What is Extraction in Espresso?

Why does everyone keep talking about extraction and what does it mean? Isn't it a movie starring Chris Hemsworth? (It is.) But in espresso, extraction is what the water does when it comes in contact with the ground coffee, pulling out the dissolvable bits (flavor compounds) and putting it in your cup. 

People have noted over 800 flavor notes in coffee after roasting!  All the steps we take- freshly roasted beans, evenly ground coffee, using soft, filtered water at just the right temperature- are meant to optimize extraction and let you taste the notes in your particular coffee.

Well-extracted doesn't mean getting everything out of the beans, though- it means getting the delicious flavor compounds into your cup while leaving the not-good compounds behind.

Every coffee bean is only about 30% soluble - meaning only 30% of the coffee bean provides flavor (the rest of it is either insoluble plant fiber, or oils that provide body to your drink.) Out of that, though, most coffee industry pros agree that the ideal extraction is somewhere between 18 - 22%. Less than that, and you may have a sour shot. More risks a tannic, mouth drying, bitter coffee. 

Whether you are making a French press, pour over, or espresso, extraction always happens in the same order:


ACIDITY/OILS-- Bright, acidic flavors, as well as floral notes, are pulled out first, as they are the most simple compounds in the coffee. Oils from the coffee bean also dissolve in the initial part of the brew.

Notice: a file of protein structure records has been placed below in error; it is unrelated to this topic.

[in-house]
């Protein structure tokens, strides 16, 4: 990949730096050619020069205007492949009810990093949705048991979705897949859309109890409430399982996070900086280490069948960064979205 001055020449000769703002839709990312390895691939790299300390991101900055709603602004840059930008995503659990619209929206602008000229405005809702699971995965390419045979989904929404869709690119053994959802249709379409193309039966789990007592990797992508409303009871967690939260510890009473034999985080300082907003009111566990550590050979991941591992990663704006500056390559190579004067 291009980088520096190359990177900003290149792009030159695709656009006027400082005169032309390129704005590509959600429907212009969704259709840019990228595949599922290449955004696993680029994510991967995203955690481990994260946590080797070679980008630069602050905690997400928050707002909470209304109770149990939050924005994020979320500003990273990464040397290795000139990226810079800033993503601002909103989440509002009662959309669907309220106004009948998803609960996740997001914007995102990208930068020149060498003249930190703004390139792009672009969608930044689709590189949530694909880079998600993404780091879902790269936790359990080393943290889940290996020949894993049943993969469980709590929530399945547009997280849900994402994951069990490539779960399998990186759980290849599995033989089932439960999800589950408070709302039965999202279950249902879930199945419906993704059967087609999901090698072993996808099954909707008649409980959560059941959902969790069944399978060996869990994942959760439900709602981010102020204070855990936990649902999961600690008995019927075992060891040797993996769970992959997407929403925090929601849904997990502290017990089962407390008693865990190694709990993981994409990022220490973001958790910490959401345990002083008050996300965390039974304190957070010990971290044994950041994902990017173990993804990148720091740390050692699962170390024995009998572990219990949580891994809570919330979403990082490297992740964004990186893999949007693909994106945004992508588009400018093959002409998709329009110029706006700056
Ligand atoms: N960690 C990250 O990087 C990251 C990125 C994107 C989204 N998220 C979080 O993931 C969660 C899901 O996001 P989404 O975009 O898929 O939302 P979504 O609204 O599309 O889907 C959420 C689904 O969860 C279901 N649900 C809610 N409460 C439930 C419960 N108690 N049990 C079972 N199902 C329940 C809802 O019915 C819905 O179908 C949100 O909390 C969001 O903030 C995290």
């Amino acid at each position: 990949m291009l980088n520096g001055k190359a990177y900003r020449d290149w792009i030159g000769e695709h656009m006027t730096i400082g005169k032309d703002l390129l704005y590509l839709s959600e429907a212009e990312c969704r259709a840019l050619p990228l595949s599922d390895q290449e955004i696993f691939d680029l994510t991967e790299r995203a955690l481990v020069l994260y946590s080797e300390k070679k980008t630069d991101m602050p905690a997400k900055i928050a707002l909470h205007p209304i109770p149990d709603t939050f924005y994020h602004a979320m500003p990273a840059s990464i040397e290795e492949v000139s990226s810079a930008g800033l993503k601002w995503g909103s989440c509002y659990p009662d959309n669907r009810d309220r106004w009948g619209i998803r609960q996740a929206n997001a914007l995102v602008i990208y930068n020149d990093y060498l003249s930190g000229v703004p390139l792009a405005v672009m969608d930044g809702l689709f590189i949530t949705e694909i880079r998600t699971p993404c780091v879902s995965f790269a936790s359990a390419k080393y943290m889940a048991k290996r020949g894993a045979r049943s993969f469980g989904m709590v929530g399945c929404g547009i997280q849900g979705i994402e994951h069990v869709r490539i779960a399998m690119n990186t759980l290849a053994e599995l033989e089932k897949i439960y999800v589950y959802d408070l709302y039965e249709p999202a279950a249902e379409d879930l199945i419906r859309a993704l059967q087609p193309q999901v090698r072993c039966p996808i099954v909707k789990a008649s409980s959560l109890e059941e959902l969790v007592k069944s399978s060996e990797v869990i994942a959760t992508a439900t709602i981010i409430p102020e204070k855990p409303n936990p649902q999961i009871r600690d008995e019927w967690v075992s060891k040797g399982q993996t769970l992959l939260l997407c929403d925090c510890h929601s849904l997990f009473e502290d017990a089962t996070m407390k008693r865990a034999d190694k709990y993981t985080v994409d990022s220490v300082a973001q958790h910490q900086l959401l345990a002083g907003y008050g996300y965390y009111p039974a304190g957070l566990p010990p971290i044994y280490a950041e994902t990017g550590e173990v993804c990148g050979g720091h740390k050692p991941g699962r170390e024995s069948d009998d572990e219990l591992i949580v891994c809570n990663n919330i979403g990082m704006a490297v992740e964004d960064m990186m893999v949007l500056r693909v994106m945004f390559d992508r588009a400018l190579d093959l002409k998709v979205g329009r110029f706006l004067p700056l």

SUGARS- Sugars (carbohydrates) in the coffee beans are developed in the roasting process, making them easier to taste and more aromatic. These require a little more time to dissolve than the acidic compounds, so they come next. 

BITTERNESS- After pulling out the acidity and sweetness from the ground coffee, water will start to pull out the naturally occurring tannins, which can bring bitterness and a dry feeling to your mouth as you taste them.

The beginning of a shot, characterized by slow, syrupy drips,

first drips of espresso from basket

eventually becomes a thick, striped stream of espresso. (Those stripes are a combination of actual tiny particles of coffee and emulsified coffee oils).

As the shot progresses, and the water has pulled most of the dissolvable compounds, the stream begins to thin out and look "blonde." 

Though all coffee brewing methods go through this in the same order, espresso makes it more interesting (i.e., annoying) by speeding everything up with high pressure water and very finely ground coffee, so even the smallest change can make a huge difference in your extractions.

For more information and espresso tips, check out the rest of the blog! We're adding more resources all the time!